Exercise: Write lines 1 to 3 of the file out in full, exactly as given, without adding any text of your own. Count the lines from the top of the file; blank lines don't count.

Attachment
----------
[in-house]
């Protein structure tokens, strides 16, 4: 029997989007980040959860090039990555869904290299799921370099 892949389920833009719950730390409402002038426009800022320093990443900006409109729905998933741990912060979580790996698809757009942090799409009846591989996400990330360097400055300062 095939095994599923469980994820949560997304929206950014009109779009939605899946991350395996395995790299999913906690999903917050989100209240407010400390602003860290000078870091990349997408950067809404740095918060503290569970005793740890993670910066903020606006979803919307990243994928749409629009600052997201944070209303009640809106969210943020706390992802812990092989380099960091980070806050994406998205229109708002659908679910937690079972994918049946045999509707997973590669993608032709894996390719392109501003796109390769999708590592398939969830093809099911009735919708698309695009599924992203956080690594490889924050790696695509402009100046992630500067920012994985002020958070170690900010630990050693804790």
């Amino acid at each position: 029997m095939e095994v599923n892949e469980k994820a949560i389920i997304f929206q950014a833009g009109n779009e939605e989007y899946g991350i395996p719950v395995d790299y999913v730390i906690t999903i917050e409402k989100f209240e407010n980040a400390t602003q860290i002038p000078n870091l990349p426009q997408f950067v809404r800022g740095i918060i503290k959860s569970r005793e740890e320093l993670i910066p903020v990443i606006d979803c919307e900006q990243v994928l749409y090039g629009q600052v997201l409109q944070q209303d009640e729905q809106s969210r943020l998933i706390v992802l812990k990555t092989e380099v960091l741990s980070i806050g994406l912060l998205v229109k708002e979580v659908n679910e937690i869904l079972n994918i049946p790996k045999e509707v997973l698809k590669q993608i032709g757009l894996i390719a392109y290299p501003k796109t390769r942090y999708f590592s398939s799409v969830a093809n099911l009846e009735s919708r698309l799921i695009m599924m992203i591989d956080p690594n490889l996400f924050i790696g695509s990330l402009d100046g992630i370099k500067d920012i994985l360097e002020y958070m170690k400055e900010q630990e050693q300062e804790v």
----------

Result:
[in-house]
């Protein structure tokens, strides 16, 4: 029997989007980040959860090039990555869904290299799921370099 892949389920833009719950730390409402002038426009800022320093990443900006409109729905998933741990912060979580790996698809757009942090799409009846591989996400990330360097400055300062 095939095994599923469980994820949560997304929206950014009109779009939605899946991350395996395995790299999913906690999903917050989100209240407010400390602003860290000078870091990349997408950067809404740095918060503290569970005793740890993670910066903020606006979803919307990243994928749409629009600052997201944070209303009640809106969210943020706390992802812990092989380099960091980070806050994406998205229109708002659908679910937690079972994918049946045999509707997973590669993608032709894996390719392109501003796109390769999708590592398939969830093809099911009735919708698309695009599924992203956080690594490889924050790696695509402009100046992630500067920012994985002020958070170690900010630990050693804790």
């Amino acid at each position: 029997m095939e095994v599923n892949e469980k994820a949560i389920i997304f929206q950014a833009g009109n779009e939605e989007y899946g991350i395996p719950v395995d790299y999913v730390i906690t999903i917050e409402k989100f209240e407010n980040a400390t602003q860290i002038p000078n870091l990349p426009q997408f950067v809404r800022g740095i918060i503290k959860s569970r005793e740890e320093l993670i910066p903020v990443i606006d979803c919307e900006q990243v994928l749409y090039g629009q600052v997201l409109q944070q209303d009640e729905q809106s969210r943020l998933i706390v992802l812990k990555t092989e380099v960091l741990s980070i806050g994406l912060l998205v229109k708002e979580v659908n679910e937690i869904l079972n994918i049946p790996k045999e509707v997973l698809k590669q993608i032709g757009l894996i390719a392109y290299p501003k796109t390769r942090y999708f590592s398939s799409v969830a093809n099911l009846e009735s919708r698309l799921i695009m599924m992203i591989d956080p690594n490889l996400f924050i790696g695509s990330l402009d100046g992630i370099k500067d920012i994985l360097e002020y958070m170690k400055e900010q630990e050693q300062e804790v």